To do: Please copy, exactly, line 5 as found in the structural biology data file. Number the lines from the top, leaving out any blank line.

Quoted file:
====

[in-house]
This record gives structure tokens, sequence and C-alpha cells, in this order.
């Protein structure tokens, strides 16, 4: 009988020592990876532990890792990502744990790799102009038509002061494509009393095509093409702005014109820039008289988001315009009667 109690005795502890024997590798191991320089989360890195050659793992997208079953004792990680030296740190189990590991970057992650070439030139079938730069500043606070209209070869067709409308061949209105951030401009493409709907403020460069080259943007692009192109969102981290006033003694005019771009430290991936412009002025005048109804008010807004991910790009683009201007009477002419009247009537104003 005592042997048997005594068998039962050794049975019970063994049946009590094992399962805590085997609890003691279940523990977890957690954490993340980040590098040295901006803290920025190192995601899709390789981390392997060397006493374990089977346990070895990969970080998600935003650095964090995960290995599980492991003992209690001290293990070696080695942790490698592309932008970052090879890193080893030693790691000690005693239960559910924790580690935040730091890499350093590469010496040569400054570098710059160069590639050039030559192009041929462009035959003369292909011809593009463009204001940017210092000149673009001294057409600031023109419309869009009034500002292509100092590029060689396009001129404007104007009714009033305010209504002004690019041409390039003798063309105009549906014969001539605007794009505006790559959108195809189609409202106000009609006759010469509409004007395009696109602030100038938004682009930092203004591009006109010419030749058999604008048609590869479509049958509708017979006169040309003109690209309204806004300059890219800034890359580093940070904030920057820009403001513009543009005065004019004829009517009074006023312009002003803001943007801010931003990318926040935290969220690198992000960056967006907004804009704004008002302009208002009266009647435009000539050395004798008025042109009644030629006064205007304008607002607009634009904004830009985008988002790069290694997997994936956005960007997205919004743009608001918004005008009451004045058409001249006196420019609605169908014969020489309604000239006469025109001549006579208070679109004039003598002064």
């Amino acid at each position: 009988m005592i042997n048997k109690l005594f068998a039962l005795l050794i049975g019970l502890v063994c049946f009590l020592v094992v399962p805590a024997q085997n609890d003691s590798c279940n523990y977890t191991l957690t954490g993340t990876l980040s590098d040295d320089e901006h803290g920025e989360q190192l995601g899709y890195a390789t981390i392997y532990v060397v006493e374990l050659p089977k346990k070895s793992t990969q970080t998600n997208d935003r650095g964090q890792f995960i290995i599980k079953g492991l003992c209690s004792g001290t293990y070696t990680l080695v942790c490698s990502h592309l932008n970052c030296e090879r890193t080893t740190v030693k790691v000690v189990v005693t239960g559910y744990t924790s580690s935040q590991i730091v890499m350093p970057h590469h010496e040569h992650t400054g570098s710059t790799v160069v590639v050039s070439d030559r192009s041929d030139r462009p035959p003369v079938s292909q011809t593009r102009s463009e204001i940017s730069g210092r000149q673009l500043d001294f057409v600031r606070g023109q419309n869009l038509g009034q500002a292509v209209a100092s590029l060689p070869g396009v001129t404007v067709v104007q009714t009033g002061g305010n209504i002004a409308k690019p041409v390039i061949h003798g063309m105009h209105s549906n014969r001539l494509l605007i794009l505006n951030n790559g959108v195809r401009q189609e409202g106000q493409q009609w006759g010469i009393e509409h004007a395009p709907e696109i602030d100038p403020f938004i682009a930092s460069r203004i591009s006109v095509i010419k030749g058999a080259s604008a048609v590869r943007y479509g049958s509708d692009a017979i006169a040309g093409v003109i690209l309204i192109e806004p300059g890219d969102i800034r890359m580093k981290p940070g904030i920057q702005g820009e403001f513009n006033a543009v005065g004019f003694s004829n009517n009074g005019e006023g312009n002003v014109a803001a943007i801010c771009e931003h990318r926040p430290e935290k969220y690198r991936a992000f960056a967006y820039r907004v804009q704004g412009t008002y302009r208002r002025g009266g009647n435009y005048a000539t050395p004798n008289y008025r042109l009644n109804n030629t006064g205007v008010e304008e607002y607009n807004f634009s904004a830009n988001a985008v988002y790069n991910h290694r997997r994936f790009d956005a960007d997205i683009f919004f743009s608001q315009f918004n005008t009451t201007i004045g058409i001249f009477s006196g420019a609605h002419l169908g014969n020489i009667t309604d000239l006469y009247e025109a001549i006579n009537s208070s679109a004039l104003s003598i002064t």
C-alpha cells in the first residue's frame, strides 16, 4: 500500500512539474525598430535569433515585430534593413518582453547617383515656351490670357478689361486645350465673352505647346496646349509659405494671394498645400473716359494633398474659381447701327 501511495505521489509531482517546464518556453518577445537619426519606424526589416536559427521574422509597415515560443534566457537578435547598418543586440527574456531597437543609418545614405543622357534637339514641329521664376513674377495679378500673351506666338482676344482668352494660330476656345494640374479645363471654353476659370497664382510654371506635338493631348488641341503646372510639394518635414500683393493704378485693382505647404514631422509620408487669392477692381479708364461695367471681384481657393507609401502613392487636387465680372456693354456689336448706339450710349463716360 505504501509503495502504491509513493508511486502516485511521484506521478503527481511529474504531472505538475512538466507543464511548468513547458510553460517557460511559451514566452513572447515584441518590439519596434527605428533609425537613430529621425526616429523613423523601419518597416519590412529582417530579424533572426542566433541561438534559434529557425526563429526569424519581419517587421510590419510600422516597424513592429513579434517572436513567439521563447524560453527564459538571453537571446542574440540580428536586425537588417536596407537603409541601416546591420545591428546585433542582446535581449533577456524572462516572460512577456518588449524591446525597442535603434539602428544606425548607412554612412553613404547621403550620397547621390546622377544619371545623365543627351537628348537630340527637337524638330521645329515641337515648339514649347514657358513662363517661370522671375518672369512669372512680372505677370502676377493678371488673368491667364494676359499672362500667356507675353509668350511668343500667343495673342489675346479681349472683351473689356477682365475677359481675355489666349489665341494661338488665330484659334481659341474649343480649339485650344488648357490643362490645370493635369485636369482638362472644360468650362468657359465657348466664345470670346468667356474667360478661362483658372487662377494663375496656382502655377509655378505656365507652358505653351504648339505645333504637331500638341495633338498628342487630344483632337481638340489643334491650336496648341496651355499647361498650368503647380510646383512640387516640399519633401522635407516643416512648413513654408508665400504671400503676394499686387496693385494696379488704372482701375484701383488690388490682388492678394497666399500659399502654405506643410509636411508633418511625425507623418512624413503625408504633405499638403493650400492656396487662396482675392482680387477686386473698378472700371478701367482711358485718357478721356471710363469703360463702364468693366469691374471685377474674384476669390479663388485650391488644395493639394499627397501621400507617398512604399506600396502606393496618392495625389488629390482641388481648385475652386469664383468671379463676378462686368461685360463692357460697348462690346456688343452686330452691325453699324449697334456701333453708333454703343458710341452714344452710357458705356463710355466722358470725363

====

C-alpha cells in the first residue's frame, strides 16, 4: 500500500512539474525598430535569433515585430534593413518582453547617383515656351490670357478689361486645350465673352505647346496646349509659405494671394498645400473716359494633398474659381447701327 501511495505521489509531482517546464518556453518577445537619426519606424526589416536559427521574422509597415515560443534566457537578435547598418543586440527574456531597437543609418545614405543622357534637339514641329521664376513674377495679378500673351506666338482676344482668352494660330476656345494640374479645363471654353476659370497664382510654371506635338493631348488641341503646372510639394518635414500683393493704378485693382505647404514631422509620408487669392477692381479708364461695367471681384481657393507609401502613392487636387465680372456693354456689336448706339450710349463716360 505504501509503495502504491509513493508511486502516485511521484506521478503527481511529474504531472505538475512538466507543464511548468513547458510553460517557460511559451514566452513572447515584441518590439519596434527605428533609425537613430529621425526616429523613423523601419518597416519590412529582417530579424533572426542566433541561438534559434529557425526563429526569424519581419517587421510590419510600422516597424513592429513579434517572436513567439521563447524560453527564459538571453537571446542574440540580428536586425537588417536596407537603409541601416546591420545591428546585433542582446535581449533577456524572462516572460512577456518588449524591446525597442535603434539602428544606425548607412554612412553613404547621403550620397547621390546622377544619371545623365543627351537628348537630340527637337524638330521645329515641337515648339514649347514657358513662363517661370522671375518672369512669372512680372505677370502676377493678371488673368491667364494676359499672362500667356507675353509668350511668343500667343495673342489675346479681349472683351473689356477682365475677359481675355489666349489665341494661338488665330484659334481659341474649343480649339485650344488648357490643362490645370493635369485636369482638362472644360468650362468657359465657348466664345470670346468667356474667360478661362483658372487662377494663375496656382502655377509655378505656365507652358505653351504648339505645333504637331500638341495633338498628342487630344483632337481638340489643334491650336496648341496651355499647361498650368503647380510646383512640387516640399519633401522635407516643416512648413513654408508665400504671400503676394499686387496693385494696379488704372482701375484701383488690388490682388492678394497666399500659399502654405506643410509636411508633418511625425507623418512624413503625408504633405499638403493650400492656396487662396482675392482680387477686386473698378472700371478701367482711358485718357478721356471710363469703360463702364468693366469691374471685377474674384476669390479663388485650391488644395493639394499627397501621400507617398512604399506600396502606393496618392495625389488629390482641388481648385475652386469664383468671379463676378462686368461685360463692357460697348462690346456688343452686330452691325453699324449697334456701333453708333454703343458710341452714344452710357458705356463710355466722358470725363